(10:00AM EST – promoted by Nightprowlkitty)
Protesters on Monday faced off against the soldiers of an illegitimate Government to demand the restoration of their stolen democracy. It’s not Iran. It’s Honduras. And because it’s Honduras, which is in this very hemisphere, squashing a democratically elected government like a Palmetto Bug seems in the Trad MediaTM to be less of an outrage. After all, Honduras doesn’t have oil. It doesn’t have nukes. It’s not part of the dreaded axis of evil. It never held US citizens hostage. Sure, the US has destabilized it in the past century, exploited its natural resources, turned it into a Banana Republic. But so what, the US did that to virtually every country in this hemisphere. Even now the Honduran military has strong ties to the US. So it’s different from Iran, right? Real different. Or is it?
The New York Times reports:
One day after the country’s president, Manuel Zelaya, was abruptly awakened, ousted and deported by the army here, hundreds of protesters massed at the presidential offices in an increasingly tense face-off with hundreds of camouflage-clad soldiers carrying riot shields and automatic weapons.
The protesters, many wearing masks and carrying wooden or metal sticks, yelled taunts at the soldiers across the fences ringing the compound and braced for the army to try to dispel them. “We’re defending our president,” said one protester, Umberto Guebara, who appeared to be in his 30s. “I’m not afraid. I’d give my life for my country.”
Leaders across the hemisphere joined in condemning the coup. Mr. Zelaya, who touched down Sunday in Costa Rica, still in his pajamas, insisted, “I am the president of Honduras.”
President Zelaya said:
“They are creating a monster they will not be able to contain,” he told a local television station in San José. “A usurper government that emerges by force cannot be accepted, will not be accepted, by any country.”
He’s right about that. The US, Venezuela, the OAS have all denounced the coup. Zelaya is scheduled to speak at the UN on Tuesday. The UN will denounce the coup.
Of course, removing the democratically elected president couldn’t be the end of the story in Honduras. No. That would be too simple. Instead, the military coup now has to secure itself, has to assert itself, has to eliminate the opposition:
The military also appeared to be moving against Mr. Zelaya’s allies. Local news outlets reported Sunday that Foreign Minister Patricia Rodas and the mayor of San Pedro Sula, the country’s second-largest city, had been detained at military bases.
The government television station and another station that supports the president were taken off the air. Television and radio stations broadcast no news. Electricity was cut off for much of the day in Tegucigalpa on Sunday, in what local reports suggested was on military orders. Only wealthy Hondurans with access to the Internet and cable television were able to follow the day’s events.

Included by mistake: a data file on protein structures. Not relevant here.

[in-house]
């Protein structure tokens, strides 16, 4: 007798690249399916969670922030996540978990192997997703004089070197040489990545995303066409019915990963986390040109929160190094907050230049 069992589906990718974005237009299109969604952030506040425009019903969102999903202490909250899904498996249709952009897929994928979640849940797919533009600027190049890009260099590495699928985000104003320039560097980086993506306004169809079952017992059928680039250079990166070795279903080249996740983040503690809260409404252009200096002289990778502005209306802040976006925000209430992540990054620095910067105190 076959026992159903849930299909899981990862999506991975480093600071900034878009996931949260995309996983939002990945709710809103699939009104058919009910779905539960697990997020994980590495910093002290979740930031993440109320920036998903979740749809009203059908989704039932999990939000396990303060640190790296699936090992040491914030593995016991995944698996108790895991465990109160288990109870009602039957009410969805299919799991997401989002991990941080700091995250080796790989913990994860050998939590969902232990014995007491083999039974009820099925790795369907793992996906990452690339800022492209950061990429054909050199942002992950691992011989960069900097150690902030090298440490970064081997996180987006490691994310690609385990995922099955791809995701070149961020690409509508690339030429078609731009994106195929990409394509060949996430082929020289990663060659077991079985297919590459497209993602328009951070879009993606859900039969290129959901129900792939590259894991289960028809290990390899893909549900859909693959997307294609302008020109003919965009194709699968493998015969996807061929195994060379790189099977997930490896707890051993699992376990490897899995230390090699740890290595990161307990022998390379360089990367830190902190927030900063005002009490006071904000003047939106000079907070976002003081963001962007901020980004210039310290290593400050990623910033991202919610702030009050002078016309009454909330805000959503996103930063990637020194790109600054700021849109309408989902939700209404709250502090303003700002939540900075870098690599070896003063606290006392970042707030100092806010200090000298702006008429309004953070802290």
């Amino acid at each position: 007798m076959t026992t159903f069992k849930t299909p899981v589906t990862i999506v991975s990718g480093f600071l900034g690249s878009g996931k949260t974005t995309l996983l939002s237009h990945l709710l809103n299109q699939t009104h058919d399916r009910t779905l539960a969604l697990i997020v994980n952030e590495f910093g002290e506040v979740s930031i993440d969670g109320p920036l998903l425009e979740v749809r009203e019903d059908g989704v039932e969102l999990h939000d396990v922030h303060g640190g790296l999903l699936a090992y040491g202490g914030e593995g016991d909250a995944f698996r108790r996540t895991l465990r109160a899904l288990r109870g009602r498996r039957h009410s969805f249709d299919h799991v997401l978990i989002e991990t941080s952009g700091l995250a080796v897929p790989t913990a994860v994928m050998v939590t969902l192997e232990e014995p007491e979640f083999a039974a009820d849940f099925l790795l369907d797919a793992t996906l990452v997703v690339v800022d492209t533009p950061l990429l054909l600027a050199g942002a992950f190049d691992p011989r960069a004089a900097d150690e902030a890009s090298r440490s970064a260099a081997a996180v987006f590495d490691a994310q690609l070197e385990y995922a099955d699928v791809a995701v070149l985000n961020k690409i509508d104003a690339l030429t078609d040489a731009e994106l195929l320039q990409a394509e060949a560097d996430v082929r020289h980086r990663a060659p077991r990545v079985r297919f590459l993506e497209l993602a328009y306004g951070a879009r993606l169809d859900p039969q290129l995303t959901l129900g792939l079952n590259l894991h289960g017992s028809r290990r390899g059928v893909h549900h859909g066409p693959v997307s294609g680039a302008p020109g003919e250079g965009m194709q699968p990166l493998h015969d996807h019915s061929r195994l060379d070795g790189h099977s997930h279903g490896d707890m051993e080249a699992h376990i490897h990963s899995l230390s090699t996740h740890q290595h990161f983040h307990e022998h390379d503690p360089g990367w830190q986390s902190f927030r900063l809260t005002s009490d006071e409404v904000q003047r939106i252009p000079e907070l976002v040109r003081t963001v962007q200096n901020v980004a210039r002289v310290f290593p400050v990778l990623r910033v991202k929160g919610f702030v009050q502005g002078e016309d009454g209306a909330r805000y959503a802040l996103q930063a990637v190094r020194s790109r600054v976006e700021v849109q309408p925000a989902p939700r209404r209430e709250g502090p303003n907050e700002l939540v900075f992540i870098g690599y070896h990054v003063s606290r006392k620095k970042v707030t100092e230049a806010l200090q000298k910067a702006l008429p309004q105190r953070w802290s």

The Congress met in an emergency session on Sunday afternoon and voted to accept what was said to be a letter of resignation from the president. Mr. Zelaya later assured reporters that he had written no such letter.
Apparently, CNN en Espanol and Telesur and the Zelaya stations have all been cut off. The stations on the air are playing music, telenovelas, and cooking shows.
There is no news. Detaining supporters at military bases. Taking TV and radio stations off the air. Turning off electricity. Denying access to the Internet and to cable TV. This is really familiar. Didn’t we just deal with these kinds of things somewhere else? Yeah, but that was really different, right?
Where is the Sea of Green in Honduras? Is there internal resistance to this coup? And if there is, where is it?
Community Radio “Es Lo de Menos” was the first to report that the Fourth Infantry Battalion has rebelled from the military coup regime in Honduras. The radio station adds that “it seems” (“al parecer,” in the original Spanish) that the Tenth Infantry Battalion has also broken from the coup.
Rafael Alegria, leader of Via Campesina, the country’s largest social organization, one that has successfully blockaded the nation’s highways before to force government concessions, tells Alba TV:
“The popular resistance is rising up throughout the country. All the highways in the country are blockaded. The Fourth Infantry Battallion… is no longer following the orders of Roberto Micheletti.”
Angel Alvarado of Honduras’ Popular Union Bloc tells Radio Mundial:
“Two infantry battalions of the Honduran Army have risen up against the illegitimate government of Roberto Micheletti in Honduras. They are the Fourth Infantry Battalion in the city of Tela and the Tenth Infantry Battalion in La Ceiba (the second largest city in Honduras), both located in the state of Atlántida.”
Put another way, there is indeed popular resistance to the coup, from citizens, and even from the army. Again, Twitter has the internal stories second by second.
Again, I want the democratic resistance to win back their democracy. I want to be in solidarity with the pro-democracy struggle.
This might take more than turning my icon green.
Let’s consider what we can do to support the restoration of democracy in Honduras. Let’s discuss how we can act in solidarity with the pro-democracy movement in Honduras.
cross-posted from The Dream Antilles